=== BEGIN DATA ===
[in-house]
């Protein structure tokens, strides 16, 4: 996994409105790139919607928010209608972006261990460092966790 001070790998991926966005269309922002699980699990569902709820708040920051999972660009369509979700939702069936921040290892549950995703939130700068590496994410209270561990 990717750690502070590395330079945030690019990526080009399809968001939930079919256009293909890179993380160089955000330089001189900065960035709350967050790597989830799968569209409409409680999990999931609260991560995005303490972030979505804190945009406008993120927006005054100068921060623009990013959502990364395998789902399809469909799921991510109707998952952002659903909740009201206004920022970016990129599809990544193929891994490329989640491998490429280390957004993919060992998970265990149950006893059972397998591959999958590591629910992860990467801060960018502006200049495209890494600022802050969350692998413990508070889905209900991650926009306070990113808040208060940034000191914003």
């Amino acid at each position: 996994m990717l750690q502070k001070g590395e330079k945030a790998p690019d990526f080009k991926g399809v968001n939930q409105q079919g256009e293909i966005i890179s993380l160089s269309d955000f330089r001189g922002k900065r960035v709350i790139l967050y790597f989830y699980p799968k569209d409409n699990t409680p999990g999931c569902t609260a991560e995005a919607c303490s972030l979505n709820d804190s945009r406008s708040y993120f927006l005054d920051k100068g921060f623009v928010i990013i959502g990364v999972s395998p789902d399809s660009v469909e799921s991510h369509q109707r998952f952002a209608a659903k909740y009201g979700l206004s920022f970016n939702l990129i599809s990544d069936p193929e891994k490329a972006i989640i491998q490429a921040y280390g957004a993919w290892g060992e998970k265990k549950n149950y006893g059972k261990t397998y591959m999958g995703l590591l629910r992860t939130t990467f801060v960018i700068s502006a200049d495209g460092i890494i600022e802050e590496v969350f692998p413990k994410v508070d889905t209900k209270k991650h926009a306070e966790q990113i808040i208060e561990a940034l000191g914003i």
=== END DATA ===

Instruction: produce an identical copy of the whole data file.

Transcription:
[in-house]
């Protein structure tokens, strides 16, 4: 996994409105790139919607928010209608972006261990460092966790 001070790998991926966005269309922002699980699990569902709820708040920051999972660009369509979700939702069936921040290892549950995703939130700068590496994410209270561990 990717750690502070590395330079945030690019990526080009399809968001939930079919256009293909890179993380160089955000330089001189900065960035709350967050790597989830799968569209409409409680999990999931609260991560995005303490972030979505804190945009406008993120927006005054100068921060623009990013959502990364395998789902399809469909799921991510109707998952952002659903909740009201206004920022970016990129599809990544193929891994490329989640491998490429280390957004993919060992998970265990149950006893059972397998591959999958590591629910992860990467801060960018502006200049495209890494600022802050969350692998413990508070889905209900991650926009306070990113808040208060940034000191914003």
């Amino acid at each position: 996994m990717l750690q502070k001070g590395e330079k945030a790998p690019d990526f080009k991926g399809v968001n939930q409105q079919g256009e293909i966005i890179s993380l160089s269309d955000f330089r001189g922002k900065r960035v709350i790139l967050y790597f989830y699980p799968k569209d409409n699990t409680p999990g999931c569902t609260a991560e995005a919607c303490s972030l979505n709820d804190s945009r406008s708040y993120f927006l005054d920051k100068g921060f623009v928010i990013i959502g990364v999972s395998p789902d399809s660009v469909e799921s991510h369509q109707r998952f952002a209608a659903k909740y009201g979700l206004s920022f970016n939702l990129i599809s990544d069936p193929e891994k490329a972006i989640i491998q490429a921040y280390g957004a993919w290892g060992e998970k265990k549950n149950y006893g059972k261990t397998y591959m999958g995703l590591l629910r992860t939130t990467f801060v960018i700068s502006a200049d495209g460092i890494i600022e802050e590496v969350f692998p413990k994410v508070d889905t209900k209270k991650h926009a306070e966790q990113i808040i208060e561990a940034l000191g914003i």